One of my friends is a community nurse with several years of experience at a major Toronto hospital. Over her career, she’s supported many people through their final days. “It’s about helping a person along that journey,” she told me, “and making them comfortable so they can get the best from their remaining time.” We’ve talked about hospital beds in living rooms; IV pumps and pain medication; caregiver relief; and the virtues of home versus hospital. I’ve learned there is a host of expertise and programs to usher people through.
I recently told my husband I thought, should the need arise one day, that I would choose palliative care in a hospital. “It would be such a trying the experience for you and the children. Maybe it would be more fair if you could visit then go home to escape it all.”
“You’re entitled to think of yourself in your last days,” he replied without missing a beat. “I would want to make them as comfortable for you as possible. You would do he same for me.”
He was absolutely right. I would, without hesitation.
I don’t obsess about the possibility of death. But an awareness of mortality’s fragile nature nests just below the surface of my consciousness. It instills gratitude that I’m participating in the world. These experiences remind me how to live. I tell people I love them whenever the mood strikes. I share spontaneous hugs and gushy emails. I heed intuition and stop to savour a beautiful moment when it presents itself. I laugh at myself more often than I should admit to. When I’m too afraid to step outside the box, I do it anyway. I’m doing it right now.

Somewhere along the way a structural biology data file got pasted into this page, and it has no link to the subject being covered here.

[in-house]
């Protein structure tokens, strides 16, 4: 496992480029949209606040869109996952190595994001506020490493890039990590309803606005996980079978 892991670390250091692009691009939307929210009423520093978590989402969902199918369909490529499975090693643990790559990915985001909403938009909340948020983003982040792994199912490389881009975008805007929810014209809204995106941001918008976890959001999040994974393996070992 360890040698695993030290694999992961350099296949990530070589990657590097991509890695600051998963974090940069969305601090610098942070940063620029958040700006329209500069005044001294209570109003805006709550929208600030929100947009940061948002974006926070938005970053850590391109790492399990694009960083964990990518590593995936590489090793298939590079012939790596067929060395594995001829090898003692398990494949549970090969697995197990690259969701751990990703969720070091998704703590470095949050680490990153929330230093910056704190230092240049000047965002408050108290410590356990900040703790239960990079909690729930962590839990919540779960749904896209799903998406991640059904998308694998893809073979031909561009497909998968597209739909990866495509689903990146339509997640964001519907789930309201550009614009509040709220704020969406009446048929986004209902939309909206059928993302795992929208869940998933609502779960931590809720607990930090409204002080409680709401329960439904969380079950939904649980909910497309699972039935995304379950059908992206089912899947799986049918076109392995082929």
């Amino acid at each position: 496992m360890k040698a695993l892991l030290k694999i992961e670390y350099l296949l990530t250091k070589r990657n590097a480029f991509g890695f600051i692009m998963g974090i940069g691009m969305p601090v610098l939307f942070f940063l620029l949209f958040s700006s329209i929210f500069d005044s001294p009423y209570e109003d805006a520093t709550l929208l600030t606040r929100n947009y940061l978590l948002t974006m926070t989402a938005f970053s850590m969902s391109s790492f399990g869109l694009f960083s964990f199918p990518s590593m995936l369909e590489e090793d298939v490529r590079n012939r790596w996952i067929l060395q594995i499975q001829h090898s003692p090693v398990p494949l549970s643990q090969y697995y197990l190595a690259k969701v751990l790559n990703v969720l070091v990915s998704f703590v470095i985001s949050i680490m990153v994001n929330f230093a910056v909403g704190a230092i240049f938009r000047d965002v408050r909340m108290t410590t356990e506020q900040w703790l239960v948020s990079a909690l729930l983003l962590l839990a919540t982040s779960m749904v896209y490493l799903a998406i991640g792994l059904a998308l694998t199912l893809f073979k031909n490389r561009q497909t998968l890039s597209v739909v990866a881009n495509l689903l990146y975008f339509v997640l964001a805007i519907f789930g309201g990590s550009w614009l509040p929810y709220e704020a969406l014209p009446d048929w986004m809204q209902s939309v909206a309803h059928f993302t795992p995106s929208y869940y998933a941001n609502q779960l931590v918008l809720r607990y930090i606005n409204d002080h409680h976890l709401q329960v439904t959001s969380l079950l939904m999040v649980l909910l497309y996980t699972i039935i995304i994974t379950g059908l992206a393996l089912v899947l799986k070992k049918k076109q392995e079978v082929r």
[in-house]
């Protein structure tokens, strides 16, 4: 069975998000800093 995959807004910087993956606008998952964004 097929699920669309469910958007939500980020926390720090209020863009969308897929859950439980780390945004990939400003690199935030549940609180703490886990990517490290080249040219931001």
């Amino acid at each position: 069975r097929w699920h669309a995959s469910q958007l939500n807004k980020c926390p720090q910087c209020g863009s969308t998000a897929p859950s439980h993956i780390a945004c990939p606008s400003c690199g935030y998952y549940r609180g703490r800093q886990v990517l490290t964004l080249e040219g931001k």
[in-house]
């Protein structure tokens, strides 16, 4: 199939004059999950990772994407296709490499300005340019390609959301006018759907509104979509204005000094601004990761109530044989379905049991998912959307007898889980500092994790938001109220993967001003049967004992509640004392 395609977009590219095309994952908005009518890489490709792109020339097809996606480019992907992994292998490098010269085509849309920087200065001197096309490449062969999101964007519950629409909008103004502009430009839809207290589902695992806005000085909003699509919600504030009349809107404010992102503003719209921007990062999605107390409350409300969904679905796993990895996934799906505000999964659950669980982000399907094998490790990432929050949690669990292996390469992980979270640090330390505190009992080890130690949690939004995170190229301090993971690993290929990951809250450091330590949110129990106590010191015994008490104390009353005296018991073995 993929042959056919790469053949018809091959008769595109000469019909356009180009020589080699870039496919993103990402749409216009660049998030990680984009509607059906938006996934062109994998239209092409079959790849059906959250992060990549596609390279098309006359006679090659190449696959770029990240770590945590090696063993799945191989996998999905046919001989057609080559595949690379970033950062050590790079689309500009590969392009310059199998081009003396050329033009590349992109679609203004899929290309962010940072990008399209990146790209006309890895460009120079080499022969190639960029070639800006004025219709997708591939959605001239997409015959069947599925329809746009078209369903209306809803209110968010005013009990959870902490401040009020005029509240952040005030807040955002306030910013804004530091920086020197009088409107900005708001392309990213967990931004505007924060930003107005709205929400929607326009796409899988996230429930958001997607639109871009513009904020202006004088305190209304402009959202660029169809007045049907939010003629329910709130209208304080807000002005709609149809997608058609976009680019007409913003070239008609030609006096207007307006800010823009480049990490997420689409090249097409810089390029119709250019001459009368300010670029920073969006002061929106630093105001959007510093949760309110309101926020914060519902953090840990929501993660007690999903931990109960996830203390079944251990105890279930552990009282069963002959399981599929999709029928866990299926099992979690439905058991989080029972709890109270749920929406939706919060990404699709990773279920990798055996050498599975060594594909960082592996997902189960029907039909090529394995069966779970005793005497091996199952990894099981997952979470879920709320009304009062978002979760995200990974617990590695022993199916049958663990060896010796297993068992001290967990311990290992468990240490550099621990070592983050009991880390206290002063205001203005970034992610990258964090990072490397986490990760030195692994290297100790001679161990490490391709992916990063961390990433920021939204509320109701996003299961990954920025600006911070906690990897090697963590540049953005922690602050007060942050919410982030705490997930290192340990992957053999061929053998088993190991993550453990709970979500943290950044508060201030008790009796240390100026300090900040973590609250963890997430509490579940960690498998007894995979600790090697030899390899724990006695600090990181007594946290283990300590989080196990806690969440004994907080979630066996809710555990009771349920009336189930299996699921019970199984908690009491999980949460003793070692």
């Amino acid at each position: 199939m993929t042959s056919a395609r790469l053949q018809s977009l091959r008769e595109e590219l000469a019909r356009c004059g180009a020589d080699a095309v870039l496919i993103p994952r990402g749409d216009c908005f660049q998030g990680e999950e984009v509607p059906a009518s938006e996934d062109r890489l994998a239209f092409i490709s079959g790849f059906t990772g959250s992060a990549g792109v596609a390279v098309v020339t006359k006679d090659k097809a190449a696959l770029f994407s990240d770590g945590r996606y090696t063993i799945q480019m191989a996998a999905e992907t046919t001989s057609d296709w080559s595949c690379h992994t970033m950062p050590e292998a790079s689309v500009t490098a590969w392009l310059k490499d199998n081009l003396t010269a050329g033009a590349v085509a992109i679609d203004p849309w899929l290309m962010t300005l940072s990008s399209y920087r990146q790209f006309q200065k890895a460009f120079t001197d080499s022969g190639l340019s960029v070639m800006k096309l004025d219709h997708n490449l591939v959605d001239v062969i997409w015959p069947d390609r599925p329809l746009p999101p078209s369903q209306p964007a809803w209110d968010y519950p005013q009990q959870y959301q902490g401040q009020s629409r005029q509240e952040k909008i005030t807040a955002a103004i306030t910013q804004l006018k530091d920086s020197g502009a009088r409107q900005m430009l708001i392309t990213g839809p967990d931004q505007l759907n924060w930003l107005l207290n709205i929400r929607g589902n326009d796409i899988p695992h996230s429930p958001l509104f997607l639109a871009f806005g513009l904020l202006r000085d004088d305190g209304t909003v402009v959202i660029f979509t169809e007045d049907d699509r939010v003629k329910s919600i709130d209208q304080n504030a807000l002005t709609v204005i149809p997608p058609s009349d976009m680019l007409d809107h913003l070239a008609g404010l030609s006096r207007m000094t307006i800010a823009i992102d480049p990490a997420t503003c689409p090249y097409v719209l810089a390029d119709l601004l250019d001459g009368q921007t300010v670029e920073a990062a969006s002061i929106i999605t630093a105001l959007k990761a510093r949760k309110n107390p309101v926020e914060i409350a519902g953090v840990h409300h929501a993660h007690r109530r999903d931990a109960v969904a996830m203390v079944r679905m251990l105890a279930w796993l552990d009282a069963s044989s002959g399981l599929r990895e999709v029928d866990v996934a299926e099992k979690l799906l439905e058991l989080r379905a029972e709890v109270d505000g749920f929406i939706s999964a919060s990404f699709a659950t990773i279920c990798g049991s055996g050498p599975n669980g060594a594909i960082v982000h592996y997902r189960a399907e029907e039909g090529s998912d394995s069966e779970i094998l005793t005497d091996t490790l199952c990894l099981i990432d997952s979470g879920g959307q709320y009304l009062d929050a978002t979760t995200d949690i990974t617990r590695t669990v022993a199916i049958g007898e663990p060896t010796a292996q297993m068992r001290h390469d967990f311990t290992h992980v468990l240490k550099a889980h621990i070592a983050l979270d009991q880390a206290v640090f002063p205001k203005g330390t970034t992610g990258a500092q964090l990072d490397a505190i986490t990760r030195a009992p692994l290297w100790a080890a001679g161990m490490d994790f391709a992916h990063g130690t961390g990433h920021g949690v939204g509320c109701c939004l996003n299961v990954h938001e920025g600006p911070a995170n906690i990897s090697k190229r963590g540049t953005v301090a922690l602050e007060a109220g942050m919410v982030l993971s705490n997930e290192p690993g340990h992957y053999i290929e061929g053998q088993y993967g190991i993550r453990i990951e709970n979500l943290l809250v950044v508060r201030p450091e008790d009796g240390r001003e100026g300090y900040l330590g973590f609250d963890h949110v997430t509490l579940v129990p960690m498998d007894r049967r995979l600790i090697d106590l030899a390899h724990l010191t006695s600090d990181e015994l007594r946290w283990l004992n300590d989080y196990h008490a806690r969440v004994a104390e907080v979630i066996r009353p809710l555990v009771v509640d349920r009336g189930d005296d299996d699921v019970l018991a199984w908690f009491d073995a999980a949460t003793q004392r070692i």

Death and illness are difficult subjects. I rarely discuss my own experience or reflections at length. When I brave the topic, most people’s eyes tend to glaze over and they check their watches. They mentally back away from me, as if this random medical misfortune is a living thing looking for a new host. It might latch onto their sleeve, then they’ll be hauling it around.
Discussions about dying won’t cause death. Avoiding discussions about dying won’t prevent death. The timing is almost always out of our hands. My considerations on the matter are philosophical and hypothetical. For me, knowledge is empowering and preparedness is medicinal. But no two journeys are alike and no approach is wrong. After all, we are each the authors of our own story.
About the author:
Gwen Tuinman’s short fiction is included in The Renaissance Anthology and is currently featured in a text and photography exhibit at The Robert McLaughlin Gallery. She is a former member of the Board of Directors for the Writers’ Community of Durham Region and writes for The Word Weaver. She is currently at work on a novel. Research and reflections relative to her works in progress can be found at http://www.gwentuinman.com./